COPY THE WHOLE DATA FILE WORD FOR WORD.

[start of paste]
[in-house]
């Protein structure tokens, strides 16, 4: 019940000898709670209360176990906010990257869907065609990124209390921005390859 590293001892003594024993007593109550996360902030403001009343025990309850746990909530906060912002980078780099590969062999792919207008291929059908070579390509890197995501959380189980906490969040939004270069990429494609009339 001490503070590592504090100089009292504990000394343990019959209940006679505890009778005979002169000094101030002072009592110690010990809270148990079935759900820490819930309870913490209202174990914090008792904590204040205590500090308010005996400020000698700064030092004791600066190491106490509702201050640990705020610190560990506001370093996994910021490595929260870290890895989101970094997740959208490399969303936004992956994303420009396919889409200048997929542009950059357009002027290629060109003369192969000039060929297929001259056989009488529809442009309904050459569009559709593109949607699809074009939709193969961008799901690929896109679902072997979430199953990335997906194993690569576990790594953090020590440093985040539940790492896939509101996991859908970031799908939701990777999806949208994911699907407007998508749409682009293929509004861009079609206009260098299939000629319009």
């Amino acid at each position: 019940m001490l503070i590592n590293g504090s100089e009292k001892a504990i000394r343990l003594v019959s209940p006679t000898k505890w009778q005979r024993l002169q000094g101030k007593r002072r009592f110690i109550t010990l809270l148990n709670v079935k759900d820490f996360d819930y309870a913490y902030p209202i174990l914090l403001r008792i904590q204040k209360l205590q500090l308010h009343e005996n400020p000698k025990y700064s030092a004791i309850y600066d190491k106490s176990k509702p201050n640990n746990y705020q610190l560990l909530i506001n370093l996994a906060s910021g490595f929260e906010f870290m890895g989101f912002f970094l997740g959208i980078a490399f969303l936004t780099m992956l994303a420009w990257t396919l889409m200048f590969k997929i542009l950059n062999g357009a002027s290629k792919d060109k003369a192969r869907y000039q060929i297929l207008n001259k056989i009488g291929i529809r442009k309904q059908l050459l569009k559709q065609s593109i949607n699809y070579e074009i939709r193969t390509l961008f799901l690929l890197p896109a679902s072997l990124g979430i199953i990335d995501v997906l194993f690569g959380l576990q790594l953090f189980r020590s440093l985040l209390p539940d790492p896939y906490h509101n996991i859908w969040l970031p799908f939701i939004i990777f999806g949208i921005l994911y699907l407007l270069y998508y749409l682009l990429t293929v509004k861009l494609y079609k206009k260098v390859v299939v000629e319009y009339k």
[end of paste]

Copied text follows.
[in-house]
């Protein structure tokens, strides 16, 4: 019940000898709670209360176990906010990257869907065609990124209390921005390859 590293001892003594024993007593109550996360902030403001009343025990309850746990909530906060912002980078780099590969062999792919207008291929059908070579390509890197995501959380189980906490969040939004270069990429494609009339 001490503070590592504090100089009292504990000394343990019959209940006679505890009778005979002169000094101030002072009592110690010990809270148990079935759900820490819930309870913490209202174990914090008792904590204040205590500090308010005996400020000698700064030092004791600066190491106490509702201050640990705020610190560990506001370093996994910021490595929260870290890895989101970094997740959208490399969303936004992956994303420009396919889409200048997929542009950059357009002027290629060109003369192969000039060929297929001259056989009488529809442009309904050459569009559709593109949607699809074009939709193969961008799901690929896109679902072997979430199953990335997906194993690569576990790594953090020590440093985040539940790492896939509101996991859908970031799908939701990777999806949208994911699907407007998508749409682009293929509004861009079609206009260098299939000629319009």
């Amino acid at each position: 019940m001490l503070i590592n590293g504090s100089e009292k001892a504990i000394r343990l003594v019959s209940p006679t000898k505890w009778q005979r024993l002169q000094g101030k007593r002072r009592f110690i109550t010990l809270l148990n709670v079935k759900d820490f996360d819930y309870a913490y902030p209202i174990l914090l403001r008792i904590q204040k209360l205590q500090l308010h009343e005996n400020p000698k025990y700064s030092a004791i309850y600066d190491k106490s176990k509702p201050n640990n746990y705020q610190l560990l909530i506001n370093l996994a906060s910021g490595f929260e906010f870290m890895g989101f912002f970094l997740g959208i980078a490399f969303l936004t780099m992956l994303a420009w990257t396919l889409m200048f590969k997929i542009l950059n062999g357009a002027s290629k792919d060109k003369a192969r869907y000039q060929i297929l207008n001259k056989i009488g291929i529809r442009k309904q059908l050459l569009k559709q065609s593109i949607n699809y070579e074009i939709r193969t390509l961008f799901l690929l890197p896109a679902s072997l990124g979430i199953i990335d995501v997906l194993f690569g959380l576990q790594l953090f189980r020590s440093l985040l209390p539940d790492p896939y906490h509101n996991i859908w969040l970031p799908f939701i939004i990777f999806g949208i921005l994911y699907l407007l270069y998508y749409l682009l990429t293929v509004k861009l494609y079609k206009k260098v390859v299939v000629e319009y009339k």